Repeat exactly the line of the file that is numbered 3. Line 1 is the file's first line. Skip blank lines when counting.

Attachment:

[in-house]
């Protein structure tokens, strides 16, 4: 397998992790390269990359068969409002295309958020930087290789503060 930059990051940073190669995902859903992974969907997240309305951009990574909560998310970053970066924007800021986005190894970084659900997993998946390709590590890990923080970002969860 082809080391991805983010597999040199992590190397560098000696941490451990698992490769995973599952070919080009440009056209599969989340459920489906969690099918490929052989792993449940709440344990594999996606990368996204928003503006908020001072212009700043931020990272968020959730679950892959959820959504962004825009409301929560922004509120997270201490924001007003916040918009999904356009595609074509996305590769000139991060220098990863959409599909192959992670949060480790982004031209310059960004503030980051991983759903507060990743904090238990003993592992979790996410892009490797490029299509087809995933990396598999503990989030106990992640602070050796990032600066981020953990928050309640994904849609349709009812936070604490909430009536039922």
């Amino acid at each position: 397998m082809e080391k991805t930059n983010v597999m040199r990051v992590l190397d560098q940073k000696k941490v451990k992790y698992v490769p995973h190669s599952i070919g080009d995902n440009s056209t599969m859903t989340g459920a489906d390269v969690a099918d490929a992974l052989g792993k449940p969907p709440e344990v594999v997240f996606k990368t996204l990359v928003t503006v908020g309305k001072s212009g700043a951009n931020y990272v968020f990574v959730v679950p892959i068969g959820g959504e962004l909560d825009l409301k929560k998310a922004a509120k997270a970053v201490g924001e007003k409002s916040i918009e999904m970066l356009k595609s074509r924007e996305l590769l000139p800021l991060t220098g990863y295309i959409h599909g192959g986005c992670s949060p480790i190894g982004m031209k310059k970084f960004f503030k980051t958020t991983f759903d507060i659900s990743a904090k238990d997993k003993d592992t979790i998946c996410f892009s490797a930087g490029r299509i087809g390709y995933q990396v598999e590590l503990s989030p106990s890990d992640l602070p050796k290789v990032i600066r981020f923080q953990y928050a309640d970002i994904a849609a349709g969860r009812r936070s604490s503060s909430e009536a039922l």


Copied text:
């Amino acid at each position: 397998m082809e080391k991805t930059n983010v597999m040199r990051v992590l190397d560098q940073k000696k941490v451990k992790y698992v490769p995973h190669s599952i070919g080009d995902n440009s056209t599969m859903t989340g459920a489906d390269v969690a099918d490929a992974l052989g792993k449940p969907p709440e344990v594999v997240f996606k990368t996204l990359v928003t503006v908020g309305k001072s212009g700043a951009n931020y990272v968020f990574v959730v679950p892959i068969g959820g959504e962004l909560d825009l409301k929560k998310a922004a509120k997270a970053v201490g924001e007003k409002s916040i918009e999904m970066l356009k595609s074509r924007e996305l590769l000139p800021l991060t220098g990863y295309i959409h599909g192959g986005c992670s949060p480790i190894g982004m031209k310059k970084f960004f503030k980051t958020t991983f759903d507060i659900s990743a904090k238990d997993k003993d592992t979790i998946c996410f892009s490797a930087g490029r299509i087809g390709y995933q990396v598999e590590l503990s989030p106990s890990d992640l602070p050796k290789v990032i600066r981020f923080q953990y928050a309640d970002i994904a849609a349709g969860r009812r936070s604490s503060s909430e009536a039922l």